Some of the most worrying and disruptive injuries and pain that we experience are situated in the back and spine, and often call for a hospital visit. Many among us find hospitals and everything they represent extremely daunting. It is not unusual to worry about your upcoming appointment and investigation. Having an idea of what your visit will entail, and knowing possible tests and procedures to expect may help put you at ease.
Back pain tends to affect our mobility, comfort, ability to sleep and go about our daily routines. It could also potentially be the tip of the iceberg of a much more complicated musculoskeletal or neurological issue. For this reason, it is important to follow the advice of doctors regarding treatment as well.
A hospital visit for the purpose of investigating back pain or a spine issue will start with a consultation. During this, the doctor (most likely a rheumatologist or an orthopedist) will physically examine your back. They will test your ability to sit, stand, and walk. It may simply be a sprain that needs rest and at-home convalescence involving physiotherapeutic exercises and over-the-counter pain relief.
However, if your back pain is persistent and cannot be treated at home, to rule out any such serious medical conditions, some tests may be necessary. Aside from the regular tests such as blood tests, blood pressure, and weight check, the doctor may advise an imaging scan. Blood tests could rule out rheumatoid factors, vitamin D deficiencies, and other common ailments. If these tests are not conclusive as to why you are in pain, an imaging scan such as an MRI or CT scan will then be ordered.
The idea of undergoing an imaging scan can be scary, especially if this is your first time. You may have seen the large, sterile, beeping machines on TV and think that it is not for you. But preparing for these scans could be key in ensuring a smooth process and less anxiety for yourself.
A computerized axial tomography, or CAT scan as it is sometimes called, produces multiple cross-sectional images of the body, which can be viewed from different angles or even 3D printed. A CT scan can identify issues in different organs and soft tissues as well. Often, a radiopaque contrast material like Isovue 370 is injected intravenously, which absorbs the directed radiation in order to highlight non-bony tissues.
To prepare for a CT scan, you may need to change into a hospital robe, take off your glasses, jewelry and hairpins, and leave your phone outside as metal objects may interfere with the imaging. If you are anxious about needles, it would help you prepare for this. The contrast material may make you feel flushed and warm, or leave a metallic taste in your mouth, but take comfort in that this will quickly pass. The test itself lasts only a few minutes, but you may experience some discomfort from lying still for that period. Sometimes, the scan bed may move in the duration of the test.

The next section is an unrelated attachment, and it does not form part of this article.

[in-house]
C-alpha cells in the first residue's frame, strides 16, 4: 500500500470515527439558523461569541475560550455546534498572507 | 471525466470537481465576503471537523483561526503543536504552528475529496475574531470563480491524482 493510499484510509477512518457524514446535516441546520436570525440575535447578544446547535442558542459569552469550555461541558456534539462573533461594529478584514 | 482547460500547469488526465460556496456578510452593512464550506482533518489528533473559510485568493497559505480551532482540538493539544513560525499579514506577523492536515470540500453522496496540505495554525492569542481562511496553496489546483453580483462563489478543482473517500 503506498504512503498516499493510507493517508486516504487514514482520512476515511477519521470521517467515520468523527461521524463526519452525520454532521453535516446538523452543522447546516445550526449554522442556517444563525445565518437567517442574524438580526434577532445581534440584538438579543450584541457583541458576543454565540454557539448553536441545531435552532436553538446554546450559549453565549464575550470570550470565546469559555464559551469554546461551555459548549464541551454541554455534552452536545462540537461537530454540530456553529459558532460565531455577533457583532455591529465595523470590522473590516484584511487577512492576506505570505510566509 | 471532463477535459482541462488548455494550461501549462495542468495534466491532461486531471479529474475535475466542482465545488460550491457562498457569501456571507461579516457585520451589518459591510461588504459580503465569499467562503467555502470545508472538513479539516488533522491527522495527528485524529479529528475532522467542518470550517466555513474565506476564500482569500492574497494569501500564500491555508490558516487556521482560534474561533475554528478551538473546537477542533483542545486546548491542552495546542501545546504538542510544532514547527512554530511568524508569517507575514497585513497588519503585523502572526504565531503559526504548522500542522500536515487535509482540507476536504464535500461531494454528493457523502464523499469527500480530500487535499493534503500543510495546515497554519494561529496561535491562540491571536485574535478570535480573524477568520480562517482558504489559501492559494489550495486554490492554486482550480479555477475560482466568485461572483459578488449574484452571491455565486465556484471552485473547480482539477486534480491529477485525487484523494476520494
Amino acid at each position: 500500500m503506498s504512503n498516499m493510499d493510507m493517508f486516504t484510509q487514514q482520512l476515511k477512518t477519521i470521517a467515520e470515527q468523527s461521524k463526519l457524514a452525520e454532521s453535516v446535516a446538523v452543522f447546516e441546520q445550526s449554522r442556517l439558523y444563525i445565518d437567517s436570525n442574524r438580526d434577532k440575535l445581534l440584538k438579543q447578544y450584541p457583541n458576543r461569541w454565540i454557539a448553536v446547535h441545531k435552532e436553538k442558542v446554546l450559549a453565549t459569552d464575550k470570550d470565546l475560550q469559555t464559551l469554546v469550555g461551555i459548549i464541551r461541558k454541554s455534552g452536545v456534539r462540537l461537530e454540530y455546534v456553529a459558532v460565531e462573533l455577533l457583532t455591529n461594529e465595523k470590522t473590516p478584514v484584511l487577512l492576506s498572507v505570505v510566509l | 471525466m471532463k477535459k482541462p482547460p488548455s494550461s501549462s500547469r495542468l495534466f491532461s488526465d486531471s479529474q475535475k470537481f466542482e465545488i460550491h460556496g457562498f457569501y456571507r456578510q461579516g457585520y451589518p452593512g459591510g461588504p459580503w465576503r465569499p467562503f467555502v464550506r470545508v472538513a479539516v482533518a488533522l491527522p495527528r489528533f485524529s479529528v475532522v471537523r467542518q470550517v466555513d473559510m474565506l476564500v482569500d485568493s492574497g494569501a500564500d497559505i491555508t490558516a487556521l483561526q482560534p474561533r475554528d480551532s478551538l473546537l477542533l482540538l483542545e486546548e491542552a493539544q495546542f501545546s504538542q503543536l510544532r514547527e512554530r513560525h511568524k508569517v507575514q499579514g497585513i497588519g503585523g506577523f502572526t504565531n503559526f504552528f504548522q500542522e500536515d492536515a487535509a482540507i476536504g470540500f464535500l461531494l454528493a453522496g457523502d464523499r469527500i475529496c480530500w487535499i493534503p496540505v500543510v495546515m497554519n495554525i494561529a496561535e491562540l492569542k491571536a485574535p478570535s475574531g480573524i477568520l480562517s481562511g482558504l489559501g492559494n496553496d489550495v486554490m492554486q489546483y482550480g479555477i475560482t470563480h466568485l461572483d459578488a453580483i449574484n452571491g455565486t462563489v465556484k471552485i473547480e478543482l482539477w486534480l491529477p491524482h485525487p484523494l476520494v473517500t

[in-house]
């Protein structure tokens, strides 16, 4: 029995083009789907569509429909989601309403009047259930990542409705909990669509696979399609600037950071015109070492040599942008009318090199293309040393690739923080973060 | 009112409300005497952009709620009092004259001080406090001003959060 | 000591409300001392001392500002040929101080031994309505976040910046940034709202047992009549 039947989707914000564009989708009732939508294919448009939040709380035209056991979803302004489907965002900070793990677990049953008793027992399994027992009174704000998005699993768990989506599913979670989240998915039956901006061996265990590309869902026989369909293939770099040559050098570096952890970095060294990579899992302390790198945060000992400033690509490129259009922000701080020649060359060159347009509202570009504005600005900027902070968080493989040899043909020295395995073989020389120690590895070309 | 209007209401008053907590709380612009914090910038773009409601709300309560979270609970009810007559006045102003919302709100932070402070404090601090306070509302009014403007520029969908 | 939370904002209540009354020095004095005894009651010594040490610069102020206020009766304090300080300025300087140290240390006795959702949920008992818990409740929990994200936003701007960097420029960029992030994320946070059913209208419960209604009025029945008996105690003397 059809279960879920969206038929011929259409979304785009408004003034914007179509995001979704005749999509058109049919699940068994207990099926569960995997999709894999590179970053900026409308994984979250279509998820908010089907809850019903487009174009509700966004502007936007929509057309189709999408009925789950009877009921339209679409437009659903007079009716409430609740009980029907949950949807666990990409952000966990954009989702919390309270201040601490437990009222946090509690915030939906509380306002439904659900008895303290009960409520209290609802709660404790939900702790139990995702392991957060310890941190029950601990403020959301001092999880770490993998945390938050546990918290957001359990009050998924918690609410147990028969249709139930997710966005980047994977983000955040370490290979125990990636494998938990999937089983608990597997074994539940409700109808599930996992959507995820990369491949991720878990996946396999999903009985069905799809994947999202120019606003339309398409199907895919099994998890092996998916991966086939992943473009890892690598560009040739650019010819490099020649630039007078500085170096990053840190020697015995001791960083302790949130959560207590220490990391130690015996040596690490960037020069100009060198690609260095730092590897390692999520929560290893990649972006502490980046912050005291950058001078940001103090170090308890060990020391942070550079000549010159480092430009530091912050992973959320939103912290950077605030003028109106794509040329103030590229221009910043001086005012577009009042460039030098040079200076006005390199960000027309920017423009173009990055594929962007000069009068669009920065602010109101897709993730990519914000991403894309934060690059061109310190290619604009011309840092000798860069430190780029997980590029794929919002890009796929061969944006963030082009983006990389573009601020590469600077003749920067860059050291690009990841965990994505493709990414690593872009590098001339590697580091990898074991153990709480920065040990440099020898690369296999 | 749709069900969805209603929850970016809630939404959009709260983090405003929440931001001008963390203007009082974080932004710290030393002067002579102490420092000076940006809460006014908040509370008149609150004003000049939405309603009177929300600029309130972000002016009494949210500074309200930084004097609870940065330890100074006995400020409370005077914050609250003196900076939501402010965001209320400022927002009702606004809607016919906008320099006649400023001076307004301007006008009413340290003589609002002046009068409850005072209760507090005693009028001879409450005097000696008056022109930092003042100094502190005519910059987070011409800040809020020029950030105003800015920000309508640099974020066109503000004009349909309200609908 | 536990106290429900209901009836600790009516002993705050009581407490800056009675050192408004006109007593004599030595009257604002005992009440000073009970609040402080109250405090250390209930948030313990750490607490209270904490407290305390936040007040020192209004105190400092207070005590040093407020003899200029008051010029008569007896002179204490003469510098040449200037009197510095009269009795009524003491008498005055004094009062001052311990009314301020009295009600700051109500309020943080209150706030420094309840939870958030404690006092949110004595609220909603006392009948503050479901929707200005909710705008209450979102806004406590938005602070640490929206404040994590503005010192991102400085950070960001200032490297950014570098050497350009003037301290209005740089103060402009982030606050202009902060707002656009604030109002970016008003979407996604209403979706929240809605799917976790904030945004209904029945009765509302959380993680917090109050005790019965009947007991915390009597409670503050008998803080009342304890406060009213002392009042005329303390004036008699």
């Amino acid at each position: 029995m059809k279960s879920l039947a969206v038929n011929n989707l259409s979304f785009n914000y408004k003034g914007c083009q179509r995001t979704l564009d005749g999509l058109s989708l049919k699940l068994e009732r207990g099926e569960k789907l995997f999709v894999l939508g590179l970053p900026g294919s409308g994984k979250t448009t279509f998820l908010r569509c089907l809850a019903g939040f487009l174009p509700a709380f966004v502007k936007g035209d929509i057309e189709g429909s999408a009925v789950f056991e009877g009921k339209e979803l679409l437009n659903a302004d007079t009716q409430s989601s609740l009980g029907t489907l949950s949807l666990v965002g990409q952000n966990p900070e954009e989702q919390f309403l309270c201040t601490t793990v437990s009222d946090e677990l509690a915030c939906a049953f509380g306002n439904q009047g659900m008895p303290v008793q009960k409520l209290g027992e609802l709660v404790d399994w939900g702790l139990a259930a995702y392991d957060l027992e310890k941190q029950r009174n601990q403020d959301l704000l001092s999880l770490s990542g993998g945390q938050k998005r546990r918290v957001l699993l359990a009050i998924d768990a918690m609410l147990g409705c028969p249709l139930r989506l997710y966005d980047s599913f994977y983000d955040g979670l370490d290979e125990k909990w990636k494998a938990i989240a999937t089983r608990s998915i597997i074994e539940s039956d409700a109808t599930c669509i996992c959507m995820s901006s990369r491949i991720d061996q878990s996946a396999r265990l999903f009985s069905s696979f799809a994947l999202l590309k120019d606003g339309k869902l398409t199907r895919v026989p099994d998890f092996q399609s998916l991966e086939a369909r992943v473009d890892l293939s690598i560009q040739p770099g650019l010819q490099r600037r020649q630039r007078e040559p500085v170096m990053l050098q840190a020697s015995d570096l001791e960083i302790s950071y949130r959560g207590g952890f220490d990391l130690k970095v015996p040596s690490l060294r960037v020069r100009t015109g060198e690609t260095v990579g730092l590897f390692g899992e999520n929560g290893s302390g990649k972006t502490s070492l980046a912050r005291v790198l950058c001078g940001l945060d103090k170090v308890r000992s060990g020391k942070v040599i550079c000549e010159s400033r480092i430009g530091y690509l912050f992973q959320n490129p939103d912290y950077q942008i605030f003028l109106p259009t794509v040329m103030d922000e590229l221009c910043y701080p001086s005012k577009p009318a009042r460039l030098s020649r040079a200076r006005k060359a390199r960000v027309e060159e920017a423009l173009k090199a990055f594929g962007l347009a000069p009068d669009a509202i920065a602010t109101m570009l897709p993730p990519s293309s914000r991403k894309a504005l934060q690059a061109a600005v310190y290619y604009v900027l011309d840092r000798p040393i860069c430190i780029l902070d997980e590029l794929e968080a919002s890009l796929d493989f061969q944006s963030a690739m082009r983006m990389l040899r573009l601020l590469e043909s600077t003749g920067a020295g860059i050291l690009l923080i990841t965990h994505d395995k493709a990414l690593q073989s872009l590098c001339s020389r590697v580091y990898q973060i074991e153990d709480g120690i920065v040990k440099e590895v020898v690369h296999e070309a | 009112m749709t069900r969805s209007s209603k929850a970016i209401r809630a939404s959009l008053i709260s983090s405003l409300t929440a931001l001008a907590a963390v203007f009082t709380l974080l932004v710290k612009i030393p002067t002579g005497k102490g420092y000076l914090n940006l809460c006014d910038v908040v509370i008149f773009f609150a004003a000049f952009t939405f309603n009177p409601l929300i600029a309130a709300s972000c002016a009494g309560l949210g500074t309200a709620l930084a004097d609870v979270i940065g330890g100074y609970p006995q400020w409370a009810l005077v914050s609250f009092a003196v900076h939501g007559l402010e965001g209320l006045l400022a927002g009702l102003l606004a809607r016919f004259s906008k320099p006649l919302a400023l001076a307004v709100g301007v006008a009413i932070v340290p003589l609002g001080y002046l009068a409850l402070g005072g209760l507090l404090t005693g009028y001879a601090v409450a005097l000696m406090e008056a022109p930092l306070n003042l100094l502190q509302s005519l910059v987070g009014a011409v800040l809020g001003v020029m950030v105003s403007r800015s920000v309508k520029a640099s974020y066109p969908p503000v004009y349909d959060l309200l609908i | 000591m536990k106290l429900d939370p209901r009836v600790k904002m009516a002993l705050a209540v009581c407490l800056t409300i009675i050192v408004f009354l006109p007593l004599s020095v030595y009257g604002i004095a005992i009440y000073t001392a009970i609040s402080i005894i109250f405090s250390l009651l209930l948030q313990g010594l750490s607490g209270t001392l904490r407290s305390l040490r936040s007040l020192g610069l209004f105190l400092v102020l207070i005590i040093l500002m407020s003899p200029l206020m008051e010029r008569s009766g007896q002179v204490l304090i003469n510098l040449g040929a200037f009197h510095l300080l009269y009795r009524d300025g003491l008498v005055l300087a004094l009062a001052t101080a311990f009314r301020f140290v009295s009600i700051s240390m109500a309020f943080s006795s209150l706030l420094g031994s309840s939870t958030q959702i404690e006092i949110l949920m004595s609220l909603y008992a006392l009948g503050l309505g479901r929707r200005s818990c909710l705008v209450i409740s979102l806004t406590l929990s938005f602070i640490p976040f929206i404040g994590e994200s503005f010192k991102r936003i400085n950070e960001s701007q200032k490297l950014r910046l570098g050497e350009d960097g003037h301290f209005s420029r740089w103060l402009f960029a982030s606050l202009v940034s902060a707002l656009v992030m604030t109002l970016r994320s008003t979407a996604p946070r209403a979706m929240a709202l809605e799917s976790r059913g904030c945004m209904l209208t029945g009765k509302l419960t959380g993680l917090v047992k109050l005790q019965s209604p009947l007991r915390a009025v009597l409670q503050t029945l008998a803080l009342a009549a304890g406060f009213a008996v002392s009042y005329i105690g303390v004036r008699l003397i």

X-rays are usually used when investigating what might be a bone or joint issue and are familiar to most people. There is less radiation involved with x-rays as compared to CT scans. However, they can be unhelpful in diagnosing problems with soft tissue or nerves. Usually, there are no loud sounds to be aware of, and they take only a few minutes. Similar to CT scans, you will need to remove all metal objects, and wear either loose clothing or a hospital gown.
Magnetic resonance imaging or MRI is similar to the CT scan in the way that they produce multiple images and show soft tissue problems. Unlike CT scans, it does not use radiation. Instead, the images are produced using a constant magnetic field that surrounds you. Radio waves are then bounced off your fat cells and the water molecules within your body, thereby rendering images of the tissue and organs.
It is especially vital to remove metal objects before an MRI as the magnetic field could attract them, causing injury. You will also need to inform the technician of any medical implants such as cochlear implants and insulin pumps. MRIs are quite loud, which may be distressing to some patients. You can prepare by bringing earplugs. The machine can also trigger claustrophobia and anxiety. Watching videos and walkthroughs of MRI procedures prior to your appointment may help you familiarize yourself with the process and ease some of your anxiety. The length of the procedure may last anywhere from between 15 and 90 minutes, so be ready to be in there for a while. You will be provided with an emergency button to press or squeeze if you find it too overwhelming and need to alert the technician.
Dealing with debilitating back pain can be hard, with a long diagnostic process. If you educate yourself on what scans and procedures you will need to undertake, your diagnosis journey can be a lot less stressful. Speaking to your doctor is always a good idea when getting ready for each step of this journey.